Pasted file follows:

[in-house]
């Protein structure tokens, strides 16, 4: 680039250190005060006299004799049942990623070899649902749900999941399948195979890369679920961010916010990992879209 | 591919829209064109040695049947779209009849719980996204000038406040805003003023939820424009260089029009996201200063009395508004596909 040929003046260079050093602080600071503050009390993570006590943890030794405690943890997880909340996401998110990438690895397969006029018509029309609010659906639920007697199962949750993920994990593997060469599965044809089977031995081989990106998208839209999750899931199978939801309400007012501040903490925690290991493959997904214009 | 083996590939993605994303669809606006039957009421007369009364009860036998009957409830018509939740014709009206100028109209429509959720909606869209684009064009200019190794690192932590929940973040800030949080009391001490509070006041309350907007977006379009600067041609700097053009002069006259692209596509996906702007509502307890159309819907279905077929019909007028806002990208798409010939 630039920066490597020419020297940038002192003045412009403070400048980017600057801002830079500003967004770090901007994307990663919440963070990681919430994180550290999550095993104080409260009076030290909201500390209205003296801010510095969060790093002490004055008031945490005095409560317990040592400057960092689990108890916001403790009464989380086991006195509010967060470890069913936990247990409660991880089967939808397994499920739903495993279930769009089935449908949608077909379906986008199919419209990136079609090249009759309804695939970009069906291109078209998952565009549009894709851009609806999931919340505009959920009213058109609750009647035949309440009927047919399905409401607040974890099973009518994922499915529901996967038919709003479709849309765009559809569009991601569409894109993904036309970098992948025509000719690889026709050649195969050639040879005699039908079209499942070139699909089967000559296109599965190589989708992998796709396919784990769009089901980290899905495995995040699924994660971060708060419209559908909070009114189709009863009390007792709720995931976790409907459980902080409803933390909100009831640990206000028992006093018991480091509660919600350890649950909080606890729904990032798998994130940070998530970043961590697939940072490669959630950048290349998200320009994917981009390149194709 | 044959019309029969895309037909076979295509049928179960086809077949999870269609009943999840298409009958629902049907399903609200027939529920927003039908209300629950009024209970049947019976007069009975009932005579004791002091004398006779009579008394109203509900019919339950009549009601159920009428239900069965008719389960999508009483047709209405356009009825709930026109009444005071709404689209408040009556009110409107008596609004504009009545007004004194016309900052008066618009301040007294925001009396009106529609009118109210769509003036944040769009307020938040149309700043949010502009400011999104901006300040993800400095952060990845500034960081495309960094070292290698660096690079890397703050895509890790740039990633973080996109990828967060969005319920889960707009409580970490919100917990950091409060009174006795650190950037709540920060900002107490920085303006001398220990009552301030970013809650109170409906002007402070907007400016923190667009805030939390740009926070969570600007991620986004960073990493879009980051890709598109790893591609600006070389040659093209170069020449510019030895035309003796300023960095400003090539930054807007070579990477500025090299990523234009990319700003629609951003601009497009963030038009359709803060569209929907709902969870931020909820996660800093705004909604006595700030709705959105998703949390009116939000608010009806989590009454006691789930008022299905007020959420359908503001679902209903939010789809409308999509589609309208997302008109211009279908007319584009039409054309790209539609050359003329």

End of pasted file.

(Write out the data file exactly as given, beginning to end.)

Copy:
[in-house]
């Protein structure tokens, strides 16, 4: 680039250190005060006299004799049942990623070899649902749900999941399948195979890369679920961010916010990992879209 | 591919829209064109040695049947779209009849719980996204000038406040805003003023939820424009260089029009996201200063009395508004596909 040929003046260079050093602080600071503050009390993570006590943890030794405690943890997880909340996401998110990438690895397969006029018509029309609010659906639920007697199962949750993920994990593997060469599965044809089977031995081989990106998208839209999750899931199978939801309400007012501040903490925690290991493959997904214009 | 083996590939993605994303669809606006039957009421007369009364009860036998009957409830018509939740014709009206100028109209429509959720909606869209684009064009200019190794690192932590929940973040800030949080009391001490509070006041309350907007977006379009600067041609700097053009002069006259692209596509996906702007509502307890159309819907279905077929019909007028806002990208798409010939 630039920066490597020419020297940038002192003045412009403070400048980017600057801002830079500003967004770090901007994307990663919440963070990681919430994180550290999550095993104080409260009076030290909201500390209205003296801010510095969060790093002490004055008031945490005095409560317990040592400057960092689990108890916001403790009464989380086991006195509010967060470890069913936990247990409660991880089967939808397994499920739903495993279930769009089935449908949608077909379906986008199919419209990136079609090249009759309804695939970009069906291109078209998952565009549009894709851009609806999931919340505009959920009213058109609750009647035949309440009927047919399905409401607040974890099973009518994922499915529901996967038919709003479709849309765009559809569009991601569409894109993904036309970098992948025509000719690889026709050649195969050639040879005699039908079209499942070139699909089967000559296109599965190589989708992998796709396919784990769009089901980290899905495995995040699924994660971060708060419209559908909070009114189709009863009390007792709720995931976790409907459980902080409803933390909100009831640990206000028992006093018991480091509660919600350890649950909080606890729904990032798998994130940070998530970043961590697939940072490669959630950048290349998200320009994917981009390149194709 | 044959019309029969895309037909076979295509049928179960086809077949999870269609009943999840298409009958629902049907399903609200027939529920927003039908209300629950009024209970049947019976007069009975009932005579004791002091004398006779009579008394109203509900019919339950009549009601159920009428239900069965008719389960999508009483047709209405356009009825709930026109009444005071709404689209408040009556009110409107008596609004504009009545007004004194016309900052008066618009301040007294925001009396009106529609009118109210769509003036944040769009307020938040149309700043949010502009400011999104901006300040993800400095952060990845500034960081495309960094070292290698660096690079890397703050895509890790740039990633973080996109990828967060969005319920889960707009409580970490919100917990950091409060009174006795650190950037709540920060900002107490920085303006001398220990009552301030970013809650109170409906002007402070907007400016923190667009805030939390740009926070969570600007991620986004960073990493879009980051890709598109790893591609600006070389040659093209170069020449510019030895035309003796300023960095400003090539930054807007070579990477500025090299990523234009990319700003629609951003601009497009963030038009359709803060569209929907709902969870931020909820996660800093705004909604006595700030709705959105998703949390009116939000608010009806989590009454006691789930008022299905007020959420359908503001679902209903939010789809409308999509589609309208997302008109211009279908007319584009039409054309790209539609050359003329």